Tuesday, October 6, 2009
Strawberry Fields Forever
Yesterday was a wonderful day. My friend, Jackie, and I drove down to Strawberry Fields in beautiful Mohawk County. We were there to visit Jeff Leon and to see the amazing array of fringed gentians (Gentianopsis crinita) he has there. He has worked as a conservationist to protect these plants, as well as other rare, endangered, or threatened plants, on his 120 acres of land, since 1971.
He graciously led us about the grounds where we delighted in antiquated fieldstone fences, covered with moss and etched with delicate, lacy lichen; showed us his eight species of goldenrod, and nine species of aster; pointed out the rich cluster of glossy red berries that replaces the ‘jack’ in its pulpit; and led us to an overlook with a striking view of the Mohawk valley. We delighted in butternut hickory trees, hop hornbeam, witch hazel, dogbane, shagbark hickory, wild apple, cherry, bur oak, and others. Meanwhile, we trampled fragrant wild basil and marjoram and thyme below our feet, as well as the ubiquitous namesake, strawberry, and heal-all; and our eyes delighted in orange-fruited horse gentian, agrimony, spotted touch-me-not, red clover and bittersweet.
Jeff explained that the gentians like wet meadows on magnesium-rich calcareous rock, and that they like open sun, but will tolerate more shade as long as the soil is rich in these minerals. They unfurl in sunlight, but close up on overcast days. When they are tightly furled they are a deep, rich blue, but when they unfold, and let the light show through, they are a softer, lighter hue, looking, as my friend Jackie says, like Japanese lanterns. These native plants can grow up to 3 feet tall, and the flower is about 2 inches long. Their blooming peaks about the second week of October, but will bloom into November.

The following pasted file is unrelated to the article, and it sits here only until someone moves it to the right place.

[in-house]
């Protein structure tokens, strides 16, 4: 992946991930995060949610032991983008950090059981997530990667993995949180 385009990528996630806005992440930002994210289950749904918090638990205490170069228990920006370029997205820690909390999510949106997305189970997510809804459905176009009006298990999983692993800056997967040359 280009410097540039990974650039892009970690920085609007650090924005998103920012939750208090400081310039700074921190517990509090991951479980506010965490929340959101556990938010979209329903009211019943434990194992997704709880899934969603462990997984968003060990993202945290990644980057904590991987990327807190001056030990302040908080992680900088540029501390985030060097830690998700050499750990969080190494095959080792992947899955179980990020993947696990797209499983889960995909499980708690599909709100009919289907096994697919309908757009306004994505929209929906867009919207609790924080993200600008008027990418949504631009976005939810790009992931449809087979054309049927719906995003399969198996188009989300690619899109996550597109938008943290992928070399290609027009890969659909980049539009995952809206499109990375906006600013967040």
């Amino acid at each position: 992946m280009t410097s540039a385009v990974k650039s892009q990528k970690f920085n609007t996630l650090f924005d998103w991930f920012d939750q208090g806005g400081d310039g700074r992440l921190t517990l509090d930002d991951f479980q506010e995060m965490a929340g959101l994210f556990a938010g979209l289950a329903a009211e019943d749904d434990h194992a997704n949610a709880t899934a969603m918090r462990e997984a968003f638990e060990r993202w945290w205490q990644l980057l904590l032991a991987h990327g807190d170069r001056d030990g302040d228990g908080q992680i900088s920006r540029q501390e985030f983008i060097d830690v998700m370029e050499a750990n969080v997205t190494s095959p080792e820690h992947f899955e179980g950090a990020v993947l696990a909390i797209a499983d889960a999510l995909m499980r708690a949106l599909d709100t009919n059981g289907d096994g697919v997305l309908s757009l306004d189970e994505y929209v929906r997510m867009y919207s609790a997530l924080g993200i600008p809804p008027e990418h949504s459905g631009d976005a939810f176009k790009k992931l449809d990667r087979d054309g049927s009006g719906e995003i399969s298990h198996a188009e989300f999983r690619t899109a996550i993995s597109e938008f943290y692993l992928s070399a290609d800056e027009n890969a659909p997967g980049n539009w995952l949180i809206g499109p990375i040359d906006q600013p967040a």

Jeff had to fence off a section of their growing area when he realized that the resident deer are as fond of them as we are, only not just to gaze upon. He discovered they were browsing upon them and that they particularly enjoyed them when they were in seed. Each plant can produce 1,000 seeds so a great storehouse of genetic material is lost each time one of these ungulates munches away on this threatened flower.
Thanks to Jeff for working to raise awareness about this graceful, lovely blossom, we applaud his efforts and are ever grateful for his provision of a a protected place in which such threatened plants can thrive! For those who wish to learn more about local efforts to protect endangered and threatened plants, and ways that we can work to protect them, contact Hudson Mohawk Land Conservancy. Jeff also invites groups and individuals to visit Strawberry Fields, contact him at email@example.com